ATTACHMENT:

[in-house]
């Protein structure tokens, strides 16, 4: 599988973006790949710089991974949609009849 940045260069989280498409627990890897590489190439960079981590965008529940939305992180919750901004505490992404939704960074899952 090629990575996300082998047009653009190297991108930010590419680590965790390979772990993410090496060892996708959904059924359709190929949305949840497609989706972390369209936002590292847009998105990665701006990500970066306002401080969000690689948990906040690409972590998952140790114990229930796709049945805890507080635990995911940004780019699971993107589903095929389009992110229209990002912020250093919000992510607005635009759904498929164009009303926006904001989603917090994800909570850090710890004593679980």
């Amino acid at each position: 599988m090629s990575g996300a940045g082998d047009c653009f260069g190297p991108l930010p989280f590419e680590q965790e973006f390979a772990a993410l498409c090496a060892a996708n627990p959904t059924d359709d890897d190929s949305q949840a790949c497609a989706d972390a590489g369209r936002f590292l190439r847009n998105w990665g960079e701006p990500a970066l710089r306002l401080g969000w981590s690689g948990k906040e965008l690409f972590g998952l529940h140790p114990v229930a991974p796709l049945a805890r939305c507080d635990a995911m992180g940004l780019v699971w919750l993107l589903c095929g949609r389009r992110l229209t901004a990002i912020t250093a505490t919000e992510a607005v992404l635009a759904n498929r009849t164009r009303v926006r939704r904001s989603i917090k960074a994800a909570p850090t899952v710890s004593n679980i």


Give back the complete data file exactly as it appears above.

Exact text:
[in-house]
């Protein structure tokens, strides 16, 4: 599988973006790949710089991974949609009849 940045260069989280498409627990890897590489190439960079981590965008529940939305992180919750901004505490992404939704960074899952 090629990575996300082998047009653009190297991108930010590419680590965790390979772990993410090496060892996708959904059924359709190929949305949840497609989706972390369209936002590292847009998105990665701006990500970066306002401080969000690689948990906040690409972590998952140790114990229930796709049945805890507080635990995911940004780019699971993107589903095929389009992110229209990002912020250093919000992510607005635009759904498929164009009303926006904001989603917090994800909570850090710890004593679980």
């Amino acid at each position: 599988m090629s990575g996300a940045g082998d047009c653009f260069g190297p991108l930010p989280f590419e680590q965790e973006f390979a772990a993410l498409c090496a060892a996708n627990p959904t059924d359709d890897d190929s949305q949840a790949c497609a989706d972390a590489g369209r936002f590292l190439r847009n998105w990665g960079e701006p990500a970066l710089r306002l401080g969000w981590s690689g948990k906040e965008l690409f972590g998952l529940h140790p114990v229930a991974p796709l049945a805890r939305c507080d635990a995911m992180g940004l780019v699971w919750l993107l589903c095929g949609r389009r992110l229209t901004a990002i912020t250093a505490t919000e992510a607005v992404l635009a759904n498929r009849t164009r009303v926006r939704r904001s989603i917090k960074a994800a909570p850090t899952v710890s004593n679980i």